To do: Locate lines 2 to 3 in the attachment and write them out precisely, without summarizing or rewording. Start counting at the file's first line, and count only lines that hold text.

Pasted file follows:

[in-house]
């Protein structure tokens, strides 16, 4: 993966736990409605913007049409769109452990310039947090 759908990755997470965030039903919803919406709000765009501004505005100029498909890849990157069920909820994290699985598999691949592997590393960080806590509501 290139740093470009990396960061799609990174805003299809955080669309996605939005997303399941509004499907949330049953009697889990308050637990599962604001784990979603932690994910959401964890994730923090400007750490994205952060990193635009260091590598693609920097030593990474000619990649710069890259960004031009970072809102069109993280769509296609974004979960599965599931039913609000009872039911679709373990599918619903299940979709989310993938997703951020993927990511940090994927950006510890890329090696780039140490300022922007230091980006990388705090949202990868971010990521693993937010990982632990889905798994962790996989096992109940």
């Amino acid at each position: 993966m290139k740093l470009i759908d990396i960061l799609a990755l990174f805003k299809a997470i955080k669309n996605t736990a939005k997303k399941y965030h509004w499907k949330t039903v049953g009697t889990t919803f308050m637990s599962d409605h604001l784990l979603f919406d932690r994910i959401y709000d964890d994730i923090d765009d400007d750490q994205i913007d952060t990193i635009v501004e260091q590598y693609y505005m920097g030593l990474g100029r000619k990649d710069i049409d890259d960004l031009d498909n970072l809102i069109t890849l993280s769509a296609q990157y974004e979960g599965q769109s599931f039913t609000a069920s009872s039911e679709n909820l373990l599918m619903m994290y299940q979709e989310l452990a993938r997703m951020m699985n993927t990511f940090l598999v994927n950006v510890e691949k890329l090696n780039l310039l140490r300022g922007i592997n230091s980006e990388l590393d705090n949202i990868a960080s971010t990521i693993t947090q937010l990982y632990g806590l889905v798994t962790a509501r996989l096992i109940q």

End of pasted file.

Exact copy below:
């Protein structure tokens, strides 16, 4: 993966736990409605913007049409769109452990310039947090 759908990755997470965030039903919803919406709000765009501004505005100029498909890849990157069920909820994290699985598999691949592997590393960080806590509501 290139740093470009990396960061799609990174805003299809955080669309996605939005997303399941509004499907949330049953009697889990308050637990599962604001784990979603932690994910959401964890994730923090400007750490994205952060990193635009260091590598693609920097030593990474000619990649710069890259960004031009970072809102069109993280769509296609974004979960599965599931039913609000009872039911679709373990599918619903299940979709989310993938997703951020993927990511940090994927950006510890890329090696780039140490300022922007230091980006990388705090949202990868971010990521693993937010990982632990889905798994962790996989096992109940």
């Amino acid at each position: 993966m290139k740093l470009i759908d990396i960061l799609a990755l990174f805003k299809a997470i955080k669309n996605t736990a939005k997303k399941y965030h509004w499907k949330t039903v049953g009697t889990t919803f308050m637990s599962d409605h604001l784990l979603f919406d932690r994910i959401y709000d964890d994730i923090d765009d400007d750490q994205i913007d952060t990193i635009v501004e260091q590598y693609y505005m920097g030593l990474g100029r000619k990649d710069i049409d890259d960004l031009d498909n970072l809102i069109t890849l993280s769509a296609q990157y974004e979960g599965q769109s599931f039913t609000a069920s009872s039911e679709n909820l373990l599918m619903m994290y299940q979709e989310l452990a993938r997703m951020m699985n993927t990511f940090l598999v994927n950006v510890e691949k890329l090696n780039l310039l140490r300022g922007i592997n230091s980006e990388l590393d705090n949202i990868a960080s971010t990521i693993t947090q937010l990982y632990g806590l889905v798994t962790a509501r996989l096992i109940q």